.JUNIOR RANGER PROGRAM. I highly highly recommend the first stop of your entire visit to be at the visitor center. We headed there first thing when we entered the park, before even checking in to the hotel. We talked with a ranger about what hikes they recommended, what days and times ranger programs were, and the kids got their junior ranger booklets. I do this because they are the best source to tell you what is open or closed and what must see items to add to your list. They also know the weather forecast and the kids get started immediately on their books. I cannot tell you how much they learn from this program, it's amazing. And it's free. Each national park gives junior rangers who complete the program a little badge or a fabric patch, depending on the park. They get sworn in as junior rangers when they complete their booklet. I would also recommend asking them how many ranger booklets they have available. On the second to last day Sawyer discovered there was a special paleontologist and centennial booklet that he could complete, so he and Greta did 3 booklets in all, getting 3 badges their final day. But it was a rush that final night to finish those extra 2 books. And it keeps the kids REALLY busy during dinnertime and off screens. Win win.
.ACTIVITIES. About two weeks before we left, again you'll want to do it further in advance during peak season, we booked a mule ride for Aaron, Gunnar and Greta. Sawyer is allergic and I volunteered to stay back with him. It was a 2-3 hour total adventure, and they loved it! They did the South Rim Mule ride and although I don't have many photos, except a few iPhone photos, I do have video and that will be coming hopefully later this month. While they were enjoying the mule ride, the non-riders went to the Geology Museum and hit up the geology ranger program which was great. At the Geology Museum there's a small view of the Colorado River from the observation windows. We took a 3 hour bus tour one morning which cost $60 per adult, free for kids, and it picked us up at Maswik Lodge and drove out to Hermit's Rest, with stops all along the way to get out to take photos and see the different views of the canyon, and you get a lot of history about the canyon and the architects. Once you get to Hermit's Rest there is a little snack bar and souvenir shop and bathrooms along with a lookout post. The last major activity we did was the 25 mile drive to Desert View Watchtower. They have plenty of parking, so we took our car and we wanted control on where to stop along the 25 miles. I had been on the fence about this activity but am SO GLAD we did the drive. It was one of the highlights for me, and the views of the Colorado River were the best here! And be sure you go INSIDE the Watchtower. It is just the neatest thing. If you're a little claustrophobic, beware because the staircase is spiral and it's busy and tight. We hit up one more ranger program so the mule riders could get their books signed. We did the Critter Chat at the main Visitor Center.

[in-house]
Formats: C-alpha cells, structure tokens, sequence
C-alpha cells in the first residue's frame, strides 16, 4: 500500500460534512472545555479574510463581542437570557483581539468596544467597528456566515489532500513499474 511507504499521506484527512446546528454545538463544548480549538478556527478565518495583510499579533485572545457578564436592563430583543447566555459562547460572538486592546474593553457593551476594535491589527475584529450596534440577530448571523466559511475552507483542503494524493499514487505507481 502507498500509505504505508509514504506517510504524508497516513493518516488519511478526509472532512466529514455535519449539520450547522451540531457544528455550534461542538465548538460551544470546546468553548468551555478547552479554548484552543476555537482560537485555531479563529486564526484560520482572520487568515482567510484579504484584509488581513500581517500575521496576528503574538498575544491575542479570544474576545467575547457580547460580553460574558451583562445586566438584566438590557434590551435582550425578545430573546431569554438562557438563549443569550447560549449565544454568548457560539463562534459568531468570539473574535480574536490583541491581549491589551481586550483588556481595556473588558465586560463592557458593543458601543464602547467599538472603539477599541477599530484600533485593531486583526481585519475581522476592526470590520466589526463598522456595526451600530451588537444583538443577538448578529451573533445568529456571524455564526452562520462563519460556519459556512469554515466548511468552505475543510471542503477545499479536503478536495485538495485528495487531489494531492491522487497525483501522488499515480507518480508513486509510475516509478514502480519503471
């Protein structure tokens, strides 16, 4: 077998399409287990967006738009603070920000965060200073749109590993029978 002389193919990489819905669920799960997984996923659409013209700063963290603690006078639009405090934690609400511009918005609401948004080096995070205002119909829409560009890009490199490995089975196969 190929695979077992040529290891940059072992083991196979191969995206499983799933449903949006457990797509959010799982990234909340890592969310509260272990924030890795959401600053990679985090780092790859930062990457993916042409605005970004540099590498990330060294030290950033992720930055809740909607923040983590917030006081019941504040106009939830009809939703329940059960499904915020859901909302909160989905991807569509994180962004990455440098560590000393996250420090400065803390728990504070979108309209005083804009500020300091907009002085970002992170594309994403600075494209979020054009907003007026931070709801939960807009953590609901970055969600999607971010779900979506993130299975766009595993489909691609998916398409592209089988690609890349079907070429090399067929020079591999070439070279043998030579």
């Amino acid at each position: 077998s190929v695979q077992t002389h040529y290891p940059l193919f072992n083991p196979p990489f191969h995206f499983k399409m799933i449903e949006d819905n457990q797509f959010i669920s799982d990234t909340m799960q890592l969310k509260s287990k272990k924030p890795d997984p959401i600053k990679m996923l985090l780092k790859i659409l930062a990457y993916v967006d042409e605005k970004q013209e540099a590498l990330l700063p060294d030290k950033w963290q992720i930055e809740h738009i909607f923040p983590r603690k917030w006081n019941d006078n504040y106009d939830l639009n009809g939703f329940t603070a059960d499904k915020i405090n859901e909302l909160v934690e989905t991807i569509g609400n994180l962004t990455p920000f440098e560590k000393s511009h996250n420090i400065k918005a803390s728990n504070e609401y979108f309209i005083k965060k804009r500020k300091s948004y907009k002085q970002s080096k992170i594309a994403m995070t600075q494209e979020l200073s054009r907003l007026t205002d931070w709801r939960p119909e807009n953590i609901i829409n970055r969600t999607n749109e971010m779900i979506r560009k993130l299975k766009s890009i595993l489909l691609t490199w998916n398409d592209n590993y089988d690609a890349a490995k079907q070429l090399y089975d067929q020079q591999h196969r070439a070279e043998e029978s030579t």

Here's our quick activity schedule:
Mon.- 3pm enter park and head to Visitor's Center, get booklets, check in to hotel, unpack, head to dinner at El Tovar Hotel dining room
Tues.- morning hike on Bright Angel Trail, quick lunch at Bright Angel Lodge before mule ride at noon, Geology Museum/South Rim trail/Ranger program for non-mule riders, clean up and shower the mule hair off :) before dinner at Arizona Room
Wed.-9am bus tour to Hermit's Rest, back to Maswik by noon for lunch at Pizza Pub, afternoon spent driving out to Desert View Watchtower, stops along the way to and from, back by 4pm to Critter Chat at Visitor Center, then watch final sunset at Bright Angel Lodge and dinner there. Shopping and photo ops all throughout the day :)
.WILDLIFE. Hands down one of the best parts of being inside a National Park is the wildlife. The Grand Canyon has one of the largest populations of elk and it did not disappoint! We saw wildlife everyday. A lot of mule deer, and elk! Look how close they all were. Elk is the first photo and mule deer the bottom.
.SHOPPING. Yes, I have a shopping category! Because souvenirs are one of the best parts of vacationing in a national park. Every visitor center and hotel has a gift shop and every shop has different items! Yes, that means I have to stop in and see what is at each place. That way I don't feel pressured to buy a t shirt I like at the first stop because what if I like one better later?! This way I see what is available at each of them and come back to get my favorite. I collect little wooden postcards from national parks, and there was only ONE shop that sold them, it was at Bright Angel Lodge and Sawyer spotted them. They had a really good souvenir shop with great t-shirts if you ask me. Our other favorite souvenir shops were at Maswik Lodge, Greta found her hat and t-shirt there, and the Desert View Watchtower has a general store, not their gift shop, but a large general store in a separate building. It's half market and half souvenir shop and they had great items. I found my mug which is also what I collect on vacation, Gunnar a t-shirt, and Sawyer found a hoodie he had been searching for. But don't take my word for it, pop in each souvenir shop and take a look around, you won't regret picking up at least a few postcards. My loot is pictured in the photo above.